Deputy Finian McGrath: Information on Finian McGrath Zoom on Finian McGrath I am grateful for the opportunity to speak on this important Bill, which deals specifically with children and vulnerable persons. It is important that we remind ourselves about the purpose of this legislation.

I also welcome the broader debate that is taking place on the protection of children. There has been a lot of talk about protecting the rights of children but we need to make this a reality by ending the suffering and nightmares for the children who are being damaged as I speak tonight. I hope the upcoming referendum will also deal with these issues. I welcome that the referendum will be held on a Saturday. From what I am hearing, there is considerable potential to safeguard the rights of children and I hope I will be able strongly to support the campaign.

Our goal is to rescue children from crisis situations, crisis families and institutions that have provided clear examples of bad professional practice. When we speak about crisis families, we refer to young children living in dysfunctional and often violent environments involving drugs, alcohol or issues that cause nightmares for them. In this debate on the proposed vetting bureau we are speaking about the institutions, voluntary organisations and sports groups in which these people often operate. As part of the provision of a safe environment, we should not kid ourselves that paedophiles and sex abusers will go away. They will come up with new ways to abuse and work their ways into families, homes, voluntary organisations, sports clubs, swimming clubs and youth clubs. That is the sad reality of the matter. This Bill will be even better at dealing with that reality with a couple of strong amendments. These people have worked their way around obstacles in the past and they will do so again in the future. This is why the vetting process is urgent.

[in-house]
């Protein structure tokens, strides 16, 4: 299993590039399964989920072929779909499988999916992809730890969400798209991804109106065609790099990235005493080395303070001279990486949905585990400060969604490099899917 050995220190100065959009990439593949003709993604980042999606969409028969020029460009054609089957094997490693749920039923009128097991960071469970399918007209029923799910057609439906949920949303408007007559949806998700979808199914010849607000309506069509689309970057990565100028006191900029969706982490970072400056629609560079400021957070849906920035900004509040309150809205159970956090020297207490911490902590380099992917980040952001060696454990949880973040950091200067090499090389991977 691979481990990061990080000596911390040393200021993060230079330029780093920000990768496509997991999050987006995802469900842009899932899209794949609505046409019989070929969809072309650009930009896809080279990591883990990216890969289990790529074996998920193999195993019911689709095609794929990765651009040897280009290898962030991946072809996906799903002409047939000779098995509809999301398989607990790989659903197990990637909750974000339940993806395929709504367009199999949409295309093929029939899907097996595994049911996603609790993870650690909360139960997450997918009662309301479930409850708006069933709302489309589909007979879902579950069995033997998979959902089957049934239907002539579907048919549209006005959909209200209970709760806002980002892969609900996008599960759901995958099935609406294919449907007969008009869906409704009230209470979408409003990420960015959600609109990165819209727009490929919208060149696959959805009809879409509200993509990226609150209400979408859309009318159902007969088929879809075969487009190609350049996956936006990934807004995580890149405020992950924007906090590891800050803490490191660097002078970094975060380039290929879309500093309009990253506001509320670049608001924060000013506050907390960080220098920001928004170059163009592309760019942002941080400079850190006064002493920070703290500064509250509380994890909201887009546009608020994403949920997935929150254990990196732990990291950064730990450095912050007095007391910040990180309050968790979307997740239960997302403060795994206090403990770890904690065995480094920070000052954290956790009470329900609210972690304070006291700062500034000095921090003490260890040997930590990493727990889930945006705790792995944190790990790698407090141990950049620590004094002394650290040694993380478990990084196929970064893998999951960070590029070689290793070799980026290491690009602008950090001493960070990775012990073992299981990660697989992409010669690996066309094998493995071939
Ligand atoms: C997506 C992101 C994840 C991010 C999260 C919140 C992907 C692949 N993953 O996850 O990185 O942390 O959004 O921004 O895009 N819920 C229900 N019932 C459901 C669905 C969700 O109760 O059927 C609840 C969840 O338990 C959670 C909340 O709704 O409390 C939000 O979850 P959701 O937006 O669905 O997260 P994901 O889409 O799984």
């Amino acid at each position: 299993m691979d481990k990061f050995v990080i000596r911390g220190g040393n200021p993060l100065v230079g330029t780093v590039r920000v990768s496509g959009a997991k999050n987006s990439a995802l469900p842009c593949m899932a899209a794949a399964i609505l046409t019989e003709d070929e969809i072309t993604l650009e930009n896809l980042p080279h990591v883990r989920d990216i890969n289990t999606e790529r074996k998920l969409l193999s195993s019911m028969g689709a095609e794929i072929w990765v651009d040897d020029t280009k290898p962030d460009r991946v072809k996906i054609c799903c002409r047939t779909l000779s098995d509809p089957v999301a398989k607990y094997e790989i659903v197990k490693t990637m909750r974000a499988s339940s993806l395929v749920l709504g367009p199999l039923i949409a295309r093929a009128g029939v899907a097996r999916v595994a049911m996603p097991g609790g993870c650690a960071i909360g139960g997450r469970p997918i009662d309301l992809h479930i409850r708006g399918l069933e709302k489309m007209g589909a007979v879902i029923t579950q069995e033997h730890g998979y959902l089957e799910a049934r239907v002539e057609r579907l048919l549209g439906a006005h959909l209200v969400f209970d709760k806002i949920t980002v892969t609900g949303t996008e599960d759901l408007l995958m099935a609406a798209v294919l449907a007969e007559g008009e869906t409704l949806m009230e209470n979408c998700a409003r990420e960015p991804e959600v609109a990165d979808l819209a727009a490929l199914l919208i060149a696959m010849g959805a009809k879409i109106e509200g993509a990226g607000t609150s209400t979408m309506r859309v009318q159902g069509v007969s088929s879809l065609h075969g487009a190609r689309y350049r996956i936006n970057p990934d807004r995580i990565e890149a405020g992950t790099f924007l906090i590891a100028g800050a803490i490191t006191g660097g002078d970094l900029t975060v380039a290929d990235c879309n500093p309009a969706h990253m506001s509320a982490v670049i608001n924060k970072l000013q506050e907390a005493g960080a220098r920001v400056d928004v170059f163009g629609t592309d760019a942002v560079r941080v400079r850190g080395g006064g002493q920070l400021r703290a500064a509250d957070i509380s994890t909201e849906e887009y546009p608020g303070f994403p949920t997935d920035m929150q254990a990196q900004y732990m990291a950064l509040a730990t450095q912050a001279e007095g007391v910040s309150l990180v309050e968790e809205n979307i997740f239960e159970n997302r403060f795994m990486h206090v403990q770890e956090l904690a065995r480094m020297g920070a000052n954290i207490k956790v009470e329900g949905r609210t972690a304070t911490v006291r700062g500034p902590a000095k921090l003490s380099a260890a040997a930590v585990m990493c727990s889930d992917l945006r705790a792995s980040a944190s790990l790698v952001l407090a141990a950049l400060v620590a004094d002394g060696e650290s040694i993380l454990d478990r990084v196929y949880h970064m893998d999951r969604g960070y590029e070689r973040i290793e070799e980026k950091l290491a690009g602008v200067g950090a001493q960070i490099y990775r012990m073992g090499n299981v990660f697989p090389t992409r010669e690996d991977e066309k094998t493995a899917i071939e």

We must also train our children to react to bad situations. It is not easy because often those who are abused are vulnerable children who come from weak, crisis ridden or dysfunctional environments. They are unable to react in the same way as a child who is raised in a nice, warm family environment. If one speaks to survivors and victims, one will discover that when they were abused as young children they were a little different from the other children in their group or classroom. They were targeted by child sex abusers. Our primary schools provide excellent programmes on these issues but we have to be vigilant from an early stage. Any group or organisation that opposes this kind of training for young children should not be taken seriously when it claims to speak for the rights of children. I urge that more training and education be provided on this issue.

We must also focus on the most vulnerable. I refer to children with disabilities, particularly intellectual disabilities. They are often the ones we never hear about. They were often abused 40 years ago and their stories were never told because their intellectual disabilities were so severe that they were not able to articulate what happened to them. These are the hidden voices and properly vetted staff could play a positive role in ensuring their safety.

Prevention has to be at the core of the strategy, and this is why the legislation is important. The child is often lost once the damage is done and as an adult ends up in crazy situations involving alcohol and mental health issues. This legislation is about prevention because if the right people work with children in schools and youth clubs, they will do a lot of work.